Newly hired managers for part of New York City’s $108 billion pension might be fired if they criticize workers’ benefits, according to a trustee of the police retirement fund.
Joseph Alejandro said he proposed that the fund’s board be able to dismiss future managers who disparage a public pension, “its beneficiaries or any trustees or employees.” The Employees’ Retirement System is also considering the provision, he said. Blackstone Group LP’s chief strategist, Byron Wien, strained relations with New York unions last year when he said benefits are “too generous.”
“The intent isn’t to chill analysts who provide legitimate information,” Alejandro said in an interview yesterday. “We are trying to prevent money managers from taking positions that are essentially opinions based on political viewpoints.”
Unions across the U.S., including the American Federation of State, County and Municipal Employees, are rallying members and lobbying lawmakers to counter what they call an assault on recession-weary working people by governments trying to lower costs. New York Mayor Michael Bloomberg, who presents his 2012 budget this week, has made trimming pension expenses a priority for his third term.
The mayor, confronting a $2.4 billion deficit in a $67.5 billion spending plan for the fiscal year beginning July 1, has proposed that new workers must reach 65 to collect full benefits. He would also increase worker pension contributions and end an annual $12,000 payment to retired police and firefighters that costs at least $600 million a year.
Freedom of Speech
Restricting pension-fund managers’ comments wouldn’t run afoul of freedom-of-speech rights under the U.S. Constitution, said Charles Sims, a First Amendment lawyer at Proskauer LLP, a New York-based firm. The amendment applies only to government actions, he said.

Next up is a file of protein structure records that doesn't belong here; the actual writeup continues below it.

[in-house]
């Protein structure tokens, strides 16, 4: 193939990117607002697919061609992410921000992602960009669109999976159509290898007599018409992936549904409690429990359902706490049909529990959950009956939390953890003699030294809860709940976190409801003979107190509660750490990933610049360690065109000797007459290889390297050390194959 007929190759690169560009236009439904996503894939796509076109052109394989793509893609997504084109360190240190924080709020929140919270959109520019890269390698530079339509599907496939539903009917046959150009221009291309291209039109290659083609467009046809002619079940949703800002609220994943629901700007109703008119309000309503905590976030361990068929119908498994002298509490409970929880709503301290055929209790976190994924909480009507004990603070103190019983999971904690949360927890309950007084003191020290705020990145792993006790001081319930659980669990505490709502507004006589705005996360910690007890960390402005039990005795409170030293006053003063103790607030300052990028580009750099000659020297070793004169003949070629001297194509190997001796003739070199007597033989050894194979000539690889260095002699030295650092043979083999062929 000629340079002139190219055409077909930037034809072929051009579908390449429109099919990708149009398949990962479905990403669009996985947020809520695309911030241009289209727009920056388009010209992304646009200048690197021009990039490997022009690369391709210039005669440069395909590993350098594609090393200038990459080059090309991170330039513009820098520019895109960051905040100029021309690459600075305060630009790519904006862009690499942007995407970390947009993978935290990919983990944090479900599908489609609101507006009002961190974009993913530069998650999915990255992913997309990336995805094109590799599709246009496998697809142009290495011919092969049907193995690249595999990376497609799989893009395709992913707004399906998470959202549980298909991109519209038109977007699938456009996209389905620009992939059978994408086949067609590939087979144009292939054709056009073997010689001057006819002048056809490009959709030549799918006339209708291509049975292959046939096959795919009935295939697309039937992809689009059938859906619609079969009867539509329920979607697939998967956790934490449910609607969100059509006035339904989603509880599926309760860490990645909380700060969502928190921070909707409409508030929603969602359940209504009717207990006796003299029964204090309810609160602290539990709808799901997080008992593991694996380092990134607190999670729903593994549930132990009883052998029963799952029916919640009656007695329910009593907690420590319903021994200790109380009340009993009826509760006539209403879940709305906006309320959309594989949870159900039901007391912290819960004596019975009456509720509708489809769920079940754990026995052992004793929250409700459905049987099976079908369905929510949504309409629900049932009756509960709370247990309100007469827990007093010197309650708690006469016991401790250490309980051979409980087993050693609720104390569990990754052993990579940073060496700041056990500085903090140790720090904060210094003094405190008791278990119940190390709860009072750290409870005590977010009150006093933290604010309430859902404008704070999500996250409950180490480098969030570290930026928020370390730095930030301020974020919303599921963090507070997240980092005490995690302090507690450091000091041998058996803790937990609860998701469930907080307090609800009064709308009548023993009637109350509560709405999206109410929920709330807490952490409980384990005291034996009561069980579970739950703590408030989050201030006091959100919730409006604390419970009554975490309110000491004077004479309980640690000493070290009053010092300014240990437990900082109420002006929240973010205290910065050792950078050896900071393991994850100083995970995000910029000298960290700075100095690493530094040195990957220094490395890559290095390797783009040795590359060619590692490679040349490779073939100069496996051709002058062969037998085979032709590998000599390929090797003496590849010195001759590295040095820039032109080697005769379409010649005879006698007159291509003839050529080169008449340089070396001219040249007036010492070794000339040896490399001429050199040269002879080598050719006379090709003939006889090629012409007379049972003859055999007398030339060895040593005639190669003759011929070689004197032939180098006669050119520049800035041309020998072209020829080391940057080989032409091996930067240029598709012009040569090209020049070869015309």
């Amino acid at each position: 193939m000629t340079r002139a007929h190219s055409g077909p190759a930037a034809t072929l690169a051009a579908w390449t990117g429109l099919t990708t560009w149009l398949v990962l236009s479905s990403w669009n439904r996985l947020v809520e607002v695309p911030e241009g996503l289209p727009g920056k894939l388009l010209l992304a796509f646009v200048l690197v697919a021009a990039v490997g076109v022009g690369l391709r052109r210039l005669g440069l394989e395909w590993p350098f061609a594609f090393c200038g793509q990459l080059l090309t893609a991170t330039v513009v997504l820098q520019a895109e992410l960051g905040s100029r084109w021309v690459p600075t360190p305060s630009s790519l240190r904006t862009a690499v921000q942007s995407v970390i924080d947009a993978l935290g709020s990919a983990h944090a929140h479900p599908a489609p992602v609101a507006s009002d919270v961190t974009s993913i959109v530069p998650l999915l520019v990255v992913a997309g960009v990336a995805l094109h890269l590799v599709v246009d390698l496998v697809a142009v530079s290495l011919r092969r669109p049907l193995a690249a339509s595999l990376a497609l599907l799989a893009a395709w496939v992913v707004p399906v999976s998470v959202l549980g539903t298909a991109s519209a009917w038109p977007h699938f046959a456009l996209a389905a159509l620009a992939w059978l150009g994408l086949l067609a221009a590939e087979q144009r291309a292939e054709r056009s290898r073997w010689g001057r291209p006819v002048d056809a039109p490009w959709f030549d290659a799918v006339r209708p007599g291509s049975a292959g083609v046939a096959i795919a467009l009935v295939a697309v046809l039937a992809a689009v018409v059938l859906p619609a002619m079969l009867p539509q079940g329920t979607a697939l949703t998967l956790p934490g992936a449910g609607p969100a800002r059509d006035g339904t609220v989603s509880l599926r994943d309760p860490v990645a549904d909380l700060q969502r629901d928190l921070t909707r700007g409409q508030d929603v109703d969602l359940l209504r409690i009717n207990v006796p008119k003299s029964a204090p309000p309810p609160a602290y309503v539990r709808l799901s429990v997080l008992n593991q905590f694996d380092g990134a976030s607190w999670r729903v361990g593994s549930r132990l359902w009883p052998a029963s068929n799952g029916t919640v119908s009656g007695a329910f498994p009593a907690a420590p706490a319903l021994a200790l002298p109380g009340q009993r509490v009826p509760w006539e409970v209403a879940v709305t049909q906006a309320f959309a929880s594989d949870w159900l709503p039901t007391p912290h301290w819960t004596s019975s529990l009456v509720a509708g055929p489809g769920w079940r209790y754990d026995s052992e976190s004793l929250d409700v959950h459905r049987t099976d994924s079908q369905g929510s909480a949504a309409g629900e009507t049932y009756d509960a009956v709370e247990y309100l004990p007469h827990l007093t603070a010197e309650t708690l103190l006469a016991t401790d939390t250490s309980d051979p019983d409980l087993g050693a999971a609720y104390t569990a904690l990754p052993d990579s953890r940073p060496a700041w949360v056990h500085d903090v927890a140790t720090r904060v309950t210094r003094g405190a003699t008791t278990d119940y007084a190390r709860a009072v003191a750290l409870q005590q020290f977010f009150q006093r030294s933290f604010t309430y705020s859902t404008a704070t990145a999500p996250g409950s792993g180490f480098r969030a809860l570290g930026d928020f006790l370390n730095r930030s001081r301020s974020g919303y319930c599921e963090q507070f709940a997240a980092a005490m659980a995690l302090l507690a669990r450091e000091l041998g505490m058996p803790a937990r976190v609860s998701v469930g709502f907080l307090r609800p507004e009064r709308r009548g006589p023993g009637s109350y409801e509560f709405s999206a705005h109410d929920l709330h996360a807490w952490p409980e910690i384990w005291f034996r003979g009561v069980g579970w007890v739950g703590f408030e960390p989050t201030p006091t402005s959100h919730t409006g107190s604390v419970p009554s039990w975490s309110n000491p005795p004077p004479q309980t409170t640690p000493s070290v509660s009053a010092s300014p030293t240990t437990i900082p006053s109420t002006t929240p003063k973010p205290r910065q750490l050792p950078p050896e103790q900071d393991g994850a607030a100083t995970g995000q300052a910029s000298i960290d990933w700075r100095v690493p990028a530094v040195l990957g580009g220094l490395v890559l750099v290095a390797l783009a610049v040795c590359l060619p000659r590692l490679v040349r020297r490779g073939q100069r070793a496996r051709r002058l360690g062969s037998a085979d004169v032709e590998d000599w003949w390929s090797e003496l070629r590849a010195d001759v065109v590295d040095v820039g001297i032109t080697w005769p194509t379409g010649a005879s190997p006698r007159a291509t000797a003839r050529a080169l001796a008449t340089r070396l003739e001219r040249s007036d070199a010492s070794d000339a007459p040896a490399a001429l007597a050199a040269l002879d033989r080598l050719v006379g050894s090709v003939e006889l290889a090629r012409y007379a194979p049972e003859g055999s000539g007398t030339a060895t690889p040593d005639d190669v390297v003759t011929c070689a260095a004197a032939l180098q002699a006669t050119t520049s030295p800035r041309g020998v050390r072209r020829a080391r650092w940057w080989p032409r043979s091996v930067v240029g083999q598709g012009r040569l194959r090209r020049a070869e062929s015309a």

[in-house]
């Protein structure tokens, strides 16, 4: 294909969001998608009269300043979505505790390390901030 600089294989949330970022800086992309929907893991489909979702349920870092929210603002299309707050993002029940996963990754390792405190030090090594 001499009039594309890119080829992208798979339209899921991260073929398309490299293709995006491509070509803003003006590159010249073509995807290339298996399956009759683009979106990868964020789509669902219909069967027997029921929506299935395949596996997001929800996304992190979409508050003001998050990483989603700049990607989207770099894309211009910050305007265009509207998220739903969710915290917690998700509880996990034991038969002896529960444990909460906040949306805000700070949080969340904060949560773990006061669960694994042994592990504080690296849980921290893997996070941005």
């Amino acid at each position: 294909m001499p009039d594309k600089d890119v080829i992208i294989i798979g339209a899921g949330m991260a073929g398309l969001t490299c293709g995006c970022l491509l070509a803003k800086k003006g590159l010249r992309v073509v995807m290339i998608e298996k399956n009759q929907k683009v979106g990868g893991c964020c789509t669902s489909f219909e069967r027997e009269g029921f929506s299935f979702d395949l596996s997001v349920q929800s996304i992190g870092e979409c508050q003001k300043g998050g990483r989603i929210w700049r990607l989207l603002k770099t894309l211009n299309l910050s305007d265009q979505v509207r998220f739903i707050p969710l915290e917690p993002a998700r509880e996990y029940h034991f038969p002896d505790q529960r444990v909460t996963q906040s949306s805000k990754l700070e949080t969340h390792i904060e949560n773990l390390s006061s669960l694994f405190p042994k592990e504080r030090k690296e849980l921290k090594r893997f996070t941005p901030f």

“Even considering a public pension board to be part of government, it still can require confidentiality or other speech restrictions in a contract,” Sims said.
The proposal is being reviewed by the New York City comptroller’s office, which oversees pensions, said Alejandro, treasurer of the Patrolmen’s Benevolent Association. Michael Loughran, a spokesman for Comptroller John Liu, declined to comment. Harry Nespoli, chairman of the Municipal Labor Committee, didn’t return a message left with his office.
The Fire Department Pension Fund is also considering the provision, Alejandro said.
Tom Butler, a spokesman for Steve Cassidy, firefighters- union president, denied that his union is in discussions about such language. Zita Allen, spokeswoman for Lillian Roberts, executive director of District Council 37, the city’s largest municipal union, declined to offer an immediate comment.
“There have been no such discussions” with trustees of the United Federation of Teachers, said Richard Riley, a spokesman for the union’s president, Michael Mulgrew. A telephone call to the office of the Board of Education Retirement System wasn’t answered.